The book relies on a few different themes. One of them is fey. Not my biggest fan support area. Never a big fan of the whole Seelie and Unseelie court. Those who are will enjoy the opportunity to battle against the shadow fey and to see how alliances in the past lead to corruption in the future. Another one is the realm of shadow. Another one is time travel and how the events the players witness and partake in will change the adventure as they progress through it as well as how various NPCs will react to them.
There are a lot of opportunities for role-playing. There are a lot of opportunities for exploration. There are a lot of opportunities for combat. Players will get to see how their actions in the past, indeed how things at Castle Shadowcrag came to be originated, as well as influence those actions to a different era.
The players will travel through shadow and time, and their actions will be reflected in some subtle ways, such as how the winter garden appears, as well as in what the patrons of the castle are like.
In terms of New Monsters, they may not be new to everyone. Wolfgang makes generous use of the plethora of d20 material by selecting appropriate monsters. He uses the PDF medium to bring us not just their combat block statistics (like say WoTC in Red Hand of Doom), but also a full write out. Itís a case where illustrations for each monster wouldíve been nice too. Included are stats for the shadow fey (CR 3), and stained glass golem (CR 9). Separate from the new monsters are updated monsters like the angel of death, and black skeleton among others. Two of my favorites from my old Shackled City campaign, the shadow creeper and shadow stalker, courtesy of Tome of Horrors one by Necromancer games.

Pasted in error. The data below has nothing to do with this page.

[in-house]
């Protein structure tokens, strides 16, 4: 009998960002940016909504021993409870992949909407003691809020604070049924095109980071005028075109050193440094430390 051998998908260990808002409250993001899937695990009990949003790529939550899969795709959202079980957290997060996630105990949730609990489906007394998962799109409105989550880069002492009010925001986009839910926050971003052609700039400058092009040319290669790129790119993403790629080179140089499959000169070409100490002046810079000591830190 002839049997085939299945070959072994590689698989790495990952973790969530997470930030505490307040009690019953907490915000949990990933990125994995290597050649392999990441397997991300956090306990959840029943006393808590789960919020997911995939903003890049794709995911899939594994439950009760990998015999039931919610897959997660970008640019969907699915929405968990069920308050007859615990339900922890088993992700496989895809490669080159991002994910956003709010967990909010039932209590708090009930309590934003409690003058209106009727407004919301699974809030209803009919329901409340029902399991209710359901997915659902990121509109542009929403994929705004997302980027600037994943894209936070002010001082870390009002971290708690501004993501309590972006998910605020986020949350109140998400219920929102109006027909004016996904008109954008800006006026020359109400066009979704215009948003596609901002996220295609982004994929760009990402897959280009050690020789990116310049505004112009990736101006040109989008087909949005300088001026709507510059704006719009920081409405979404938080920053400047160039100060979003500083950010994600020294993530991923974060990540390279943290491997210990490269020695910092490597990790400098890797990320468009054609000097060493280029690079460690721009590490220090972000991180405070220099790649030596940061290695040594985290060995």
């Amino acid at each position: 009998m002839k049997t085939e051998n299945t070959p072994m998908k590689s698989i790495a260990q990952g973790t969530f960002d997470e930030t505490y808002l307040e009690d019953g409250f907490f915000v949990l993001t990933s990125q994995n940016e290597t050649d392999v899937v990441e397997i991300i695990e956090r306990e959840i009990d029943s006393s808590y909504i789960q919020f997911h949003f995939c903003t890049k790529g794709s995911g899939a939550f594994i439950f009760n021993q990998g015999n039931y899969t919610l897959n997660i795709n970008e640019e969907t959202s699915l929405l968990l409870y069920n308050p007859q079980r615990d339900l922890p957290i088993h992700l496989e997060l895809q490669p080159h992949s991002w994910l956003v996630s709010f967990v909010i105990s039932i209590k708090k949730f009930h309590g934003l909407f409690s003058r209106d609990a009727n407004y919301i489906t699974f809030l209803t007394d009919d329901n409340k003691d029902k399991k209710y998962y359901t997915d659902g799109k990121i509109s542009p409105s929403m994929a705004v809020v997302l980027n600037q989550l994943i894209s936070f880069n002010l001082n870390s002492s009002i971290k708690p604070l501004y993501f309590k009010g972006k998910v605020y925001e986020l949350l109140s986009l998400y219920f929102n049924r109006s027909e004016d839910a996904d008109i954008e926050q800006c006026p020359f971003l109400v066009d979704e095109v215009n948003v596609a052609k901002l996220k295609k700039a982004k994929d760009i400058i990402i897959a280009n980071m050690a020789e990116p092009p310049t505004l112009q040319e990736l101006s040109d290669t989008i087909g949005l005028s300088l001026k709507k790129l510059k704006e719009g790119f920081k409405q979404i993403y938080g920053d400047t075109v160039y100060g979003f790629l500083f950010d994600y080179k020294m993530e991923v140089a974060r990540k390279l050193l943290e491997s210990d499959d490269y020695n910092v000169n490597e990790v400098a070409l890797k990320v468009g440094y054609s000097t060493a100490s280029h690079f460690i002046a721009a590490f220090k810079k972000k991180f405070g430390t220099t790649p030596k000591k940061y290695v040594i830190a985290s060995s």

One bonus is pregenerated PCs. Not something Iíd be concerned with, but given the nature of the product, itís not like page count in and of itself is the only master. Players looking over the characters should beware that these are no optimized characters by a long shot. For example, Svendbjorn is a 10th level paladin who wields a Warhammer for the old 1d8, and while he has full plate mail +2, he doesnít own a normal shield of any kind and at 10th level, an AC of 20 could be improved with at least a medium shield. Players will probably want to quickly customize them before play. There are a total of six pregenerated characters.
In terms of worth, itís hard to say based off of the adventure alone. Part of the pleasure of the patronage project is actually getting your input into the adventure and reading the various design journals. In terms of listening to the patrons, Wolfgang lists the patrons, as well as shows a few places where the patrons input affected the adventure. Things like that have worth beyond the adventure.
In terms of future adventures, this one doesnít tie up everything nicely as the author leaves several potential threads that the GM can weave into further adventurers depending on where he wants the party to go in the future.
Castle Shadowcrag is an intriguing adventure that takes things out of the dungeon while allowing for all the things that make D&D an entertaining game. Itís design impressed me enough to dig out older adventures like Empire of the Ghouls and prompted me to join the Open Design.